Tuesday, January 9, 2018

30a North Central Library, Ham Lake, Anoka County, Minnesota

I was at the dental school at the University earlier this week, and my student mentioned that she lived in Ham Lake. I asked if Ham Lake has a library, and after a bit of thought she said that it does. I last visited here on July 12, 2012, as part of my "all the MELSA libraries" challenge to myself. At that time I knew it by its proper name, "North Central," which I think is why "Ham Lake" didn't ring bells for me. In any case, I slightly remembered the exterior. The library is located next to Anoka County offices in a strip mall, and the plain exterior gives no hint of the space within.


The large, open space is nearly a square, and every corner is put to good use. The librarian greeted me when I entered, and the first thing she brought to my attention was the Winter Reads adult reading program. "Winter Reads" is quite broadly used in this area, but North Central has put a spin on it by wrapping books and labeling them with a genre; borrow a book, perhaps read something you never would have tried otherwise! [This is helped by the use of RFID tags...check out the book without unwrapping it!]

 

I pretty much missed the "Reference" sign on the wall when I took the picture below. Reference collections are shrinking these days, and the shelves below the sign now hold media. But the endcap and some of the adjacent shelves do have reference materials, including the first 2017 World Book Encyclopedia that I've seen. The librarian explained that a few of the largest libraries in Anoka County get the most up-to-date encyclopedia, in this case 2018. Recent editions move down the ranks, and at this point the 2015 edition is in the Junior non-fiction area as part of the circulating collection.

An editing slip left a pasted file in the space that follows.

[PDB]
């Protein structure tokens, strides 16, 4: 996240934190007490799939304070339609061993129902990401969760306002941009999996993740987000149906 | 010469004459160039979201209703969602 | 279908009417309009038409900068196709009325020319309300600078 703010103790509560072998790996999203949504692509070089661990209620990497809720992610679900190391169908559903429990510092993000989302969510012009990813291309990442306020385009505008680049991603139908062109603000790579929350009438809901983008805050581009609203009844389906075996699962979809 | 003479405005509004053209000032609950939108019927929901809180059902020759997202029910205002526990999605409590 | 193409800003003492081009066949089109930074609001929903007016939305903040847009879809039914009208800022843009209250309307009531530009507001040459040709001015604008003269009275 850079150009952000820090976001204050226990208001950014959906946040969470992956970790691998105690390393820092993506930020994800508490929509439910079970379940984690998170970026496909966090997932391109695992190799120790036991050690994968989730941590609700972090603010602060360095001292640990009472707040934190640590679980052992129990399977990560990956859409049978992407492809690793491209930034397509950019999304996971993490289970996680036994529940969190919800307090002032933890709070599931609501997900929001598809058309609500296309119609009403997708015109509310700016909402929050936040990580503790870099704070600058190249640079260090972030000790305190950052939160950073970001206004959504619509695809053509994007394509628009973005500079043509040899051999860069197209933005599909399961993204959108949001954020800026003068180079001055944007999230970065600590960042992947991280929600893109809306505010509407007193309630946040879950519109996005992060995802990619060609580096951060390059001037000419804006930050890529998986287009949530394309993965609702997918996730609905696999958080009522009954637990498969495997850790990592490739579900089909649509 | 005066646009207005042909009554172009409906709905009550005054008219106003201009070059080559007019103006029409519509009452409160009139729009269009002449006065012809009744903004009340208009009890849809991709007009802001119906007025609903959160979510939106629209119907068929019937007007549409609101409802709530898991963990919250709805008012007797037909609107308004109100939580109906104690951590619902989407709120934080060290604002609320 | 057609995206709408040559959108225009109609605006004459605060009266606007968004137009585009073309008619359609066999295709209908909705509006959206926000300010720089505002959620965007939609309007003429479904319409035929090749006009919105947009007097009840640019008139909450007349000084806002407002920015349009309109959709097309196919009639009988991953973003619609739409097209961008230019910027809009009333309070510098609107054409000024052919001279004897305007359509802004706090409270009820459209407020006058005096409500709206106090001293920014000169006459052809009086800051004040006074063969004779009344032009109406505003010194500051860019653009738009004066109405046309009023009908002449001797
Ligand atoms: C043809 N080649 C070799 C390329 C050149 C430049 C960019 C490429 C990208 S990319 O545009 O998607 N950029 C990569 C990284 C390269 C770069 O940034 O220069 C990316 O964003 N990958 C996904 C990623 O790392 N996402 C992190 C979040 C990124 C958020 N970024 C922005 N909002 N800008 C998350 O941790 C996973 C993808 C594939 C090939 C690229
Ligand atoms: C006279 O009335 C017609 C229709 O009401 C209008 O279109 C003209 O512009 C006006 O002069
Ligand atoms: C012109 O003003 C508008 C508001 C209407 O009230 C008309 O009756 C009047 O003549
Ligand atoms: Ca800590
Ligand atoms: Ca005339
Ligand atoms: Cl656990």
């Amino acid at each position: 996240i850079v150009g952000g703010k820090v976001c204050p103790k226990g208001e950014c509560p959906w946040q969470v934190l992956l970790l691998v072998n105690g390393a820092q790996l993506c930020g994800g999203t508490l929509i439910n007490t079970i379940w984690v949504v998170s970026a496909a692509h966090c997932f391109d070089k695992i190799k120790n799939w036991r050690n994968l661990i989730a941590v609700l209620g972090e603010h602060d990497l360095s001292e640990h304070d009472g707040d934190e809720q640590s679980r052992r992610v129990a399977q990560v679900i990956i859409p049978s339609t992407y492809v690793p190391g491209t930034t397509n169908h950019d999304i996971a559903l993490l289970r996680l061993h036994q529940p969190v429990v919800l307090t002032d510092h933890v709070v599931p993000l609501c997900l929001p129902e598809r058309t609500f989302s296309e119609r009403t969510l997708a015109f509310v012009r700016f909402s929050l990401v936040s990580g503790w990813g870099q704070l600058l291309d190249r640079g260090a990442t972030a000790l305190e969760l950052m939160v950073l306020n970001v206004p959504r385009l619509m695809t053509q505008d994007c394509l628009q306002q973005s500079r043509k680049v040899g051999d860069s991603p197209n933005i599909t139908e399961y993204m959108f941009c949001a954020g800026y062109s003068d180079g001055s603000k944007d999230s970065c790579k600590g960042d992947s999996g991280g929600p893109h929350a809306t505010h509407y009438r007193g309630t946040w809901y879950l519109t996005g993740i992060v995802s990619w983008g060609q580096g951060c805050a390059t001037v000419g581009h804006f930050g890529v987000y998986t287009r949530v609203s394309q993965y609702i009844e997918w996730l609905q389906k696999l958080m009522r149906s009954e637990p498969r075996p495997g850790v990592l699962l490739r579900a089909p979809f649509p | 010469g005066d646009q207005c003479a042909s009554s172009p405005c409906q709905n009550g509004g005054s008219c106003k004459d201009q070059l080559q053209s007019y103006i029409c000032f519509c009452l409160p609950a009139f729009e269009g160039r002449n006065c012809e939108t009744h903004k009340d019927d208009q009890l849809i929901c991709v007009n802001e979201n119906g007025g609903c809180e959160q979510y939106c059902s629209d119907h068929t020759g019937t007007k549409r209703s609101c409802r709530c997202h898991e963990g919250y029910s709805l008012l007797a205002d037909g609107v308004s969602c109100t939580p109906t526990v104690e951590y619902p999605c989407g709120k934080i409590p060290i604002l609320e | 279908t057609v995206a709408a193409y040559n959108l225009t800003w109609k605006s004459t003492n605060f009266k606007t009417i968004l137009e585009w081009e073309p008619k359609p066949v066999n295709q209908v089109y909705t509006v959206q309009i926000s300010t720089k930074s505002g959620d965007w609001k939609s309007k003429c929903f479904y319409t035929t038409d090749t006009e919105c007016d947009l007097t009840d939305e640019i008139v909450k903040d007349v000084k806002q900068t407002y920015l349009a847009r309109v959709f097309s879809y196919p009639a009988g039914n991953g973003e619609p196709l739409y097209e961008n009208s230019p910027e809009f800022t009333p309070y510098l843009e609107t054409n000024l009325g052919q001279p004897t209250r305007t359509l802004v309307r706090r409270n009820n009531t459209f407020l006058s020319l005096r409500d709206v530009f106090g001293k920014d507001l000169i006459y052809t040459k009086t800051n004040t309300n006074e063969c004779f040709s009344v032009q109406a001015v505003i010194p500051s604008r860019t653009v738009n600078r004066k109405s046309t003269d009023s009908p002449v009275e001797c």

A row of study carrels is nearby.


Fiction, including adult graphic novels, is located on various shelves and spinners.


I saw a sign about some of the special items the Friends of the Library have provided, and I believe this set of puzzle/pattern blocks is one of them. Others were a plant and a play kitchen for the preschool area. This set of blocks was more appealing to me than coloring sheets would be, but I resisted!


Periodicals provide a focal point for this seating area.


Adult non-fiction is on stacks, with "E" and "J" on adjacent wall shelves. I like the fact that all non-fiction is together, and the E and J books are intershelved.


The whole library receives natural light from large windows (and good interior lighting), but this children's corner is especially bright. I don't recall seeing these green and white picture book bins anywhere else in my travels; they really add zing to the space, in my opinion.


There's the play kitchen provided by the Friends, along with a doll house and other toys for the youngest set. Baskets on the bottom shelf in the background hold more toys, and a bin on the windowsill is for toys that need to be washed. It's funny...one of the last libraries I visited, Osceola, WI, was the first place I saw a bin for toys to be washed; two libraries later, here's another. Have I just been missing them in the other 470+ libraries I've visited?


At Columbia Heights, young patrons were invited to write their wishes for the new year. Here, the request is for "What book lights up your winter?"


A copier/printer and a few office tools create a mini-business center. I believe there are four public Internet computers. One was being used by a patron who, at the librarian's request, helped me figure out a route home that would not involve retracing my steps. It worked just as you said it would, folks...thanks!


1/8/2018